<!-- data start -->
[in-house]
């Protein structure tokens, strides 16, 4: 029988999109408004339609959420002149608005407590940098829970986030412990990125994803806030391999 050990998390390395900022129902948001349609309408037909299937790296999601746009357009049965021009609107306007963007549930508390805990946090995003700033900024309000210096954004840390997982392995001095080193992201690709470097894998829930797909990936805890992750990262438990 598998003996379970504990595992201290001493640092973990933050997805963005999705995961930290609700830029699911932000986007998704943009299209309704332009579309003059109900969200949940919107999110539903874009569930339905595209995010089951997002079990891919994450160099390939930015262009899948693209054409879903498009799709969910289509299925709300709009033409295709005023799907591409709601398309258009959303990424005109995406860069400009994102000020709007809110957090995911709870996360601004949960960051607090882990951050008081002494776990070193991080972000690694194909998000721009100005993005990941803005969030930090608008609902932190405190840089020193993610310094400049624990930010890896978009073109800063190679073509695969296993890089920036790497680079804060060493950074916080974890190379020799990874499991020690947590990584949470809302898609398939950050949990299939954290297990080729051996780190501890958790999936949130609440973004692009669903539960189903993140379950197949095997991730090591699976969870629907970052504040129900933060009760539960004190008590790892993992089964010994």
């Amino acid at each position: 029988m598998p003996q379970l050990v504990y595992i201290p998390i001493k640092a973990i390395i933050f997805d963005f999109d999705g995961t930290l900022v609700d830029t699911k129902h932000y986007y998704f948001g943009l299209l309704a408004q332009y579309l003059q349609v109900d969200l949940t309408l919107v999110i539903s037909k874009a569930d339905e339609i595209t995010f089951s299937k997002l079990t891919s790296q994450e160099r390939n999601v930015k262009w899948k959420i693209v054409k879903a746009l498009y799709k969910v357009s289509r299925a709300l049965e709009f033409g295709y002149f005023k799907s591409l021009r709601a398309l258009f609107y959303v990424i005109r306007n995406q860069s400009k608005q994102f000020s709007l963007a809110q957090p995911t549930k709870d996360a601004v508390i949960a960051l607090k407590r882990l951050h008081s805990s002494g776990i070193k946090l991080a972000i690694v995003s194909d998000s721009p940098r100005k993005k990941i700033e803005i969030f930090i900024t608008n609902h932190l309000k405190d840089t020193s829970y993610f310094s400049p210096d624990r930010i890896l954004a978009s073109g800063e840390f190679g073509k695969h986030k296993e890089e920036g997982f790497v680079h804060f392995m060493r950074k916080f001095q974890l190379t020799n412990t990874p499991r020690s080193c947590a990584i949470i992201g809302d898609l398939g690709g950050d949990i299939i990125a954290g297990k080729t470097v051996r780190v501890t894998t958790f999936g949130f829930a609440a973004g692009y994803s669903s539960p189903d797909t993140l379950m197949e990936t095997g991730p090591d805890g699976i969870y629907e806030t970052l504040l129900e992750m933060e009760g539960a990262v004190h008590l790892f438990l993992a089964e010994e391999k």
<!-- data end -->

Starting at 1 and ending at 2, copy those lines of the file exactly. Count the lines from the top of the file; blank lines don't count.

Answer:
[in-house]
């Protein structure tokens, strides 16, 4: 029988999109408004339609959420002149608005407590940098829970986030412990990125994803806030391999 050990998390390395900022129902948001349609309408037909299937790296999601746009357009049965021009609107306007963007549930508390805990946090995003700033900024309000210096954004840390997982392995001095080193992201690709470097894998829930797909990936805890992750990262438990 598998003996379970504990595992201290001493640092973990933050997805963005999705995961930290609700830029699911932000986007998704943009299209309704332009579309003059109900969200949940919107999110539903874009569930339905595209995010089951997002079990891919994450160099390939930015262009899948693209054409879903498009799709969910289509299925709300709009033409295709005023799907591409709601398309258009959303990424005109995406860069400009994102000020709007809110957090995911709870996360601004949960960051607090882990951050008081002494776990070193991080972000690694194909998000721009100005993005990941803005969030930090608008609902932190405190840089020193993610310094400049624990930010890896978009073109800063190679073509695969296993890089920036790497680079804060060493950074916080974890190379020799990874499991020690947590990584949470809302898609398939950050949990299939954290297990080729051996780190501890958790999936949130609440973004692009669903539960189903993140379950197949095997991730090591699976969870629907970052504040129900933060009760539960004190008590790892993992089964010994």